LONDON: The United States on Tuesday imposed sanctions on two commanders of Yemen’s Houthi militia, blaming them for attacks amid Washington’s efforts to stop the devastating war.
The sanctions against the Houthis’ naval and air force chiefs, Mansur Al-Saadi and Ahmad Ali Ahsan Al-Hamzi, come after President Joe Biden lifted a broader designation of the Iran-backed militia as a terrorist group due to concerns of aid groups.
The Treasury Department said the actions of the two militants “have prolonged Yemen’s civil war and exacerbated the country’s humanitarian crisis.”
Washington said Al-Saadi and Al-Hamzi are responsible for orchestrating attacks by the Houthi militia that have impacted the lives of Yemeni civilians, bordering nations, and commercial vessels in international waters.
“These actions, which were done to advance the Iranian regime’s destabilizing agenda, have fueled the Yemeni conflict, displacing more than one million people and pushing Yemen to the brink of famine,” it said in a statement.
The move comes a day after a United Nations pledging conference for Yemen to help stave off famine in the war-torn country that rights groups say is the worst humanitarian crisis seen in decades.
Last month, the Iran-backed Houthi militia launched an offensive to capture the oil-rich Marib governorate from the internationally recognized government, threatening mass displacement and deepening the humanitarian crisis.
They have also increased cross border attacks targeting Saudi Arabia. A Houthi missile fell in the southwestern Jazan region, injuring five people, early on Tuesday.
“The United States condemns the destruction of civilian sites by the Houthi militants designated today. These individuals command forces that are worsening the humanitarian crisis in Yemen,” said Director of the Office of Foreign Assets Control at the Treasury Department, Andrea Gacki.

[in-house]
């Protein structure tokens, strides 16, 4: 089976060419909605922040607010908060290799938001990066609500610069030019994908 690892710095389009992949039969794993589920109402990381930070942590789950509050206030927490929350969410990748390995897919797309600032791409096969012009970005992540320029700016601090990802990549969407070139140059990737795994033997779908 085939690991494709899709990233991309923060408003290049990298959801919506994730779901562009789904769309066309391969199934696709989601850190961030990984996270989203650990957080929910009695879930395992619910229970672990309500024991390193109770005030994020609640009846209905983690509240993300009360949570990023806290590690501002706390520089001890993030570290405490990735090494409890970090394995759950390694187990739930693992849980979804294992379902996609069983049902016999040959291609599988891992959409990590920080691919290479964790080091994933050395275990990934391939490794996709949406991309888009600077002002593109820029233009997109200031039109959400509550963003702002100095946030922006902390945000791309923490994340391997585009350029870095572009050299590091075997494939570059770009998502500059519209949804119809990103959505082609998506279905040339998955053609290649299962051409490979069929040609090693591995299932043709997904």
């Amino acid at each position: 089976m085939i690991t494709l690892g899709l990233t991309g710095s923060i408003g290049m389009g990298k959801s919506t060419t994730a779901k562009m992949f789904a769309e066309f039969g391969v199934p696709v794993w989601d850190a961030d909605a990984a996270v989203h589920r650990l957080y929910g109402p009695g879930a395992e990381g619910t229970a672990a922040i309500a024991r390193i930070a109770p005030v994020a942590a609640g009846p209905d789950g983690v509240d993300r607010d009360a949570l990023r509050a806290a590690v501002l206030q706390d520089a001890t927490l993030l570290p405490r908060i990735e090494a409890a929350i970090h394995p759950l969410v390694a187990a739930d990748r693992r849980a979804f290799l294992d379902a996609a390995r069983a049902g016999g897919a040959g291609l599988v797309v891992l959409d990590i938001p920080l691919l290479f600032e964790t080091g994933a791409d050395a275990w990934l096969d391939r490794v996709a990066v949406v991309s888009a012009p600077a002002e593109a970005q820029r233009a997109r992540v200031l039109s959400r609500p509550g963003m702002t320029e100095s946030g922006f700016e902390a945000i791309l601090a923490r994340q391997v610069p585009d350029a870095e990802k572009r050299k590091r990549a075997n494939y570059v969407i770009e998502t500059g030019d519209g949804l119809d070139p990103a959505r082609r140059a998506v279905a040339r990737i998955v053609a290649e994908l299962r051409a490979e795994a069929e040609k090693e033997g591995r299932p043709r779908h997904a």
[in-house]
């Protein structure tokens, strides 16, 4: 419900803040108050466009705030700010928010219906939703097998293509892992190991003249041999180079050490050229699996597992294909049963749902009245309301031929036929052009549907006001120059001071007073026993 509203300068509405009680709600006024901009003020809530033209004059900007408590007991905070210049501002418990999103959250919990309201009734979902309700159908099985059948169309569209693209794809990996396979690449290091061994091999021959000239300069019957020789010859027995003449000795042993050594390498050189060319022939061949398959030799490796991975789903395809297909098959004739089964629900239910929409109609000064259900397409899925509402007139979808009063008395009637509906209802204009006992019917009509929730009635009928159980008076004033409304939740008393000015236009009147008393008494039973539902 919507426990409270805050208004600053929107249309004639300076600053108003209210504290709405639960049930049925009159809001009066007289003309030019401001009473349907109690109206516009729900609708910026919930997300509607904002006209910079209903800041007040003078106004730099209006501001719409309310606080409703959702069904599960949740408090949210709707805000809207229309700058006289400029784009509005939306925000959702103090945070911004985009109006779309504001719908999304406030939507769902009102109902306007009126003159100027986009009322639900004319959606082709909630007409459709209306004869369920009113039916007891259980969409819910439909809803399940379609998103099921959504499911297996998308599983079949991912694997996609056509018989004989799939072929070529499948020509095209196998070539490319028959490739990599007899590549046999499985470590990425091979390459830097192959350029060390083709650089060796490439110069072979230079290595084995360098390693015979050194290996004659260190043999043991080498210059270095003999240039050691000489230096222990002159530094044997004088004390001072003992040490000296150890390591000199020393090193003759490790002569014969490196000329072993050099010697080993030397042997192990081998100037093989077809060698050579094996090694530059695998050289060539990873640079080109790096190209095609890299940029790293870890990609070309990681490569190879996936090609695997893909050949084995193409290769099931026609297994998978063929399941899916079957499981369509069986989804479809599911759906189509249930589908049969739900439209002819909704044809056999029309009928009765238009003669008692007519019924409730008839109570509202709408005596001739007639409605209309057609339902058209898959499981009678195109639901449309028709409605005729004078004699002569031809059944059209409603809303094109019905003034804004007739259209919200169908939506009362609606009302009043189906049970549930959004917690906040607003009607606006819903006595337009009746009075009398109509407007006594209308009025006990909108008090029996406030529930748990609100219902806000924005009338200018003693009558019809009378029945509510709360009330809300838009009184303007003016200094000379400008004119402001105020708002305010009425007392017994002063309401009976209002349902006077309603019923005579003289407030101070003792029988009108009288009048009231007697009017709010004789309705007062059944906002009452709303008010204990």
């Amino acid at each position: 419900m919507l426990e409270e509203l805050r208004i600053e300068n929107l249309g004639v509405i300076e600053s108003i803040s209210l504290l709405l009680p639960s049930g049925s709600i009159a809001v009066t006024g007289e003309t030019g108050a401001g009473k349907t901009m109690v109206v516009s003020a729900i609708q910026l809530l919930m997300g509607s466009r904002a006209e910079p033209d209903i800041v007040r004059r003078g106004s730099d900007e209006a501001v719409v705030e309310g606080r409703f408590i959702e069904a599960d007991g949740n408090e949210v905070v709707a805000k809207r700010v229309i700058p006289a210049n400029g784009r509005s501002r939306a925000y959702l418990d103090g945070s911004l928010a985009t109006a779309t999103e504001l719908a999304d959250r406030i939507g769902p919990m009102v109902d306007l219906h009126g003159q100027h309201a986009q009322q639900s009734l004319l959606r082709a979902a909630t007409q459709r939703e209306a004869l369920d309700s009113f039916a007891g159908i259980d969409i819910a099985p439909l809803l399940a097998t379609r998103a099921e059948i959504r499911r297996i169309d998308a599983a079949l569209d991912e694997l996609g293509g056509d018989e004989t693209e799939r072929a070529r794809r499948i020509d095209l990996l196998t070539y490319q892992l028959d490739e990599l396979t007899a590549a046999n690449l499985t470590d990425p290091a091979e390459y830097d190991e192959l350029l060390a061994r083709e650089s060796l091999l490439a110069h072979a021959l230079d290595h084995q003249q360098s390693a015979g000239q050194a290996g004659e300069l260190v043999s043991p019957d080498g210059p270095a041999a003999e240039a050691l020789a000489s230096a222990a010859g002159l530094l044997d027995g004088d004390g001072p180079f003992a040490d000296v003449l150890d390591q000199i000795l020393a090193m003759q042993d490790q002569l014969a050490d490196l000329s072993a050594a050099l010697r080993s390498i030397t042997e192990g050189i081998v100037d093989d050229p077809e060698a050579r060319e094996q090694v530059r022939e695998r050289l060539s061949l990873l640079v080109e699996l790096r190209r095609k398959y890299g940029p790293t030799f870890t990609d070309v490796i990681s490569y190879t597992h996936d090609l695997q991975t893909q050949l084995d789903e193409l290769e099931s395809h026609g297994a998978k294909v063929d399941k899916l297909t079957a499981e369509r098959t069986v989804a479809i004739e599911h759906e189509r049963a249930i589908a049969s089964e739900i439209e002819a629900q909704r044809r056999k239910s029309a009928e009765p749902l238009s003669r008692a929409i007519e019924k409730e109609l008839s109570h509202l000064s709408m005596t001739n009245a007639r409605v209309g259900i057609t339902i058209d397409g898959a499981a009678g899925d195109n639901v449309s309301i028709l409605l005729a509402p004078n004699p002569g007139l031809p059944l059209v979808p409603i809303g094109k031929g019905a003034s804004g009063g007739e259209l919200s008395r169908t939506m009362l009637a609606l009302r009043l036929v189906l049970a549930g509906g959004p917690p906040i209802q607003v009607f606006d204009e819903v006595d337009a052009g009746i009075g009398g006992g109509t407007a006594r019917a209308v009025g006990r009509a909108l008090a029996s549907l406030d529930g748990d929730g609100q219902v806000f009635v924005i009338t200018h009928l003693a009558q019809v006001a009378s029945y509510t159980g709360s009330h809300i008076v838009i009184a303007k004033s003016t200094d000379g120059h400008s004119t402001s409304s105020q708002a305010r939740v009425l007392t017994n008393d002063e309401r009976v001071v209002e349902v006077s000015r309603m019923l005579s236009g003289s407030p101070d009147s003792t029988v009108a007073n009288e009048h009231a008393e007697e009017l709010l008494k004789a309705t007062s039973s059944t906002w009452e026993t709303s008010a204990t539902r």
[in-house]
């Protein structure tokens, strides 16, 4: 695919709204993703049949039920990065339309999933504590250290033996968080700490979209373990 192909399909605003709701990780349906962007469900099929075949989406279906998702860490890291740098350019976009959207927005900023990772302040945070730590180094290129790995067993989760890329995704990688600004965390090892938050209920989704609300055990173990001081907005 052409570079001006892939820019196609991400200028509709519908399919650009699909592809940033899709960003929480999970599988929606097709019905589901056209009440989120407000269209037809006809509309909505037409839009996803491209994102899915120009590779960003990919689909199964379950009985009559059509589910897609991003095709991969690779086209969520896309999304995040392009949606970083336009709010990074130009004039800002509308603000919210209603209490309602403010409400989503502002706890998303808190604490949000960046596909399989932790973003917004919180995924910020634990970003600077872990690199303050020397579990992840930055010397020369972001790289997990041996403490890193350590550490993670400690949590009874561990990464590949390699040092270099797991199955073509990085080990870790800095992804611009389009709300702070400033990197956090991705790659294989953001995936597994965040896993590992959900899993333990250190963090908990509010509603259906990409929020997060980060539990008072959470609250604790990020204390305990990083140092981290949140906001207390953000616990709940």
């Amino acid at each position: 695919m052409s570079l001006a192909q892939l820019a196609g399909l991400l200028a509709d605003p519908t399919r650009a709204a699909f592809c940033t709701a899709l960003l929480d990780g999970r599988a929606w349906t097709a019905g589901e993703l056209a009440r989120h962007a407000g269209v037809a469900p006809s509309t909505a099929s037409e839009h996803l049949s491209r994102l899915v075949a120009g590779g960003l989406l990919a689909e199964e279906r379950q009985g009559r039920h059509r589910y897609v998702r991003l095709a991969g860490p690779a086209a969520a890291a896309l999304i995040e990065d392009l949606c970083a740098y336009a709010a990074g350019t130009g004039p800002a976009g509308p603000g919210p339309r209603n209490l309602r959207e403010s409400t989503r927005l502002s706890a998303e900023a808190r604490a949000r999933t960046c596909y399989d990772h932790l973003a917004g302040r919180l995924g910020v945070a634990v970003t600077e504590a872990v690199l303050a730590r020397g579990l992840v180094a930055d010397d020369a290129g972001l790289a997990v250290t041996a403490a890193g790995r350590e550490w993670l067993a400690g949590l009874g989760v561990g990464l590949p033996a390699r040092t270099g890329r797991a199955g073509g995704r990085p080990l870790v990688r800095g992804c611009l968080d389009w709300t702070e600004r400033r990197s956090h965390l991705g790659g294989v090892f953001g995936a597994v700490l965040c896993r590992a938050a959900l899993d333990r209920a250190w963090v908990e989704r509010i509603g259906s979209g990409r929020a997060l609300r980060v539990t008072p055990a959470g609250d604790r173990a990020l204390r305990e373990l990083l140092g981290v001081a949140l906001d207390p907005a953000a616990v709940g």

“The United States remains committed to promoting accountability of Houthi leadership for their actions, which have contributed to the extraordinary suffering of the Yemeni people,” Gacki added.
The US said that since the start of the conflict in Yemen, the Houthis, with the support of the Iranian regime, have waged a bloody war against the internationally recognized government using ballistic missiles, explosives, naval mines, and unmanned aerial vehicles (UAVs) to attack bases, population centers, infrastructure, and nearby commercial shipping.
It also said that Iran has provided direct funding and “material assistance” to the Houthi militia, including small arms, missiles, explosives, and UAVs, that has further intensified the six-year conflict.
The Islamic Revolutionary Guard Corps (IRGC) has also provided the Houthis with military guidance and training, the US said.
“This support has allowed the Houthis to threaten Yemen’s neighbors and to conduct heinous attacks damaging civilian infrastructure in Yemen and Saudi Arabia,” the Treasury Department said.
It added that Iran’s support of the group has prolonged the war and led to the widespread suffering of millions of Yemenis.
Both Al-Saadi and Al-Hamzi were trained in and acquired weapons from Iran, which have been used in the civil war.
Houthi naval commander Al-Saadi masterminded deadly attacks against international shipping in the Red Sea and put fishermen and other civilians at risk with naval mines, the Treasury Department said.
And air force commander Al-Hamzi has carried out targeted drone strikes, it said.
The Treasury said the action was being taken under an executive order issued by then-President Barack Obama in 2012 that aims to freeze the assets of people threatening the peace, security or stability of Yemen.
The action bans US persons from engaging in transactions with the Houthi leaders and blocks any property they may have under US jurisdiction.
Former US President Donald Trump had designated the Houthis as a terrorist organization in his final days in office.
(With AFP and Reuters)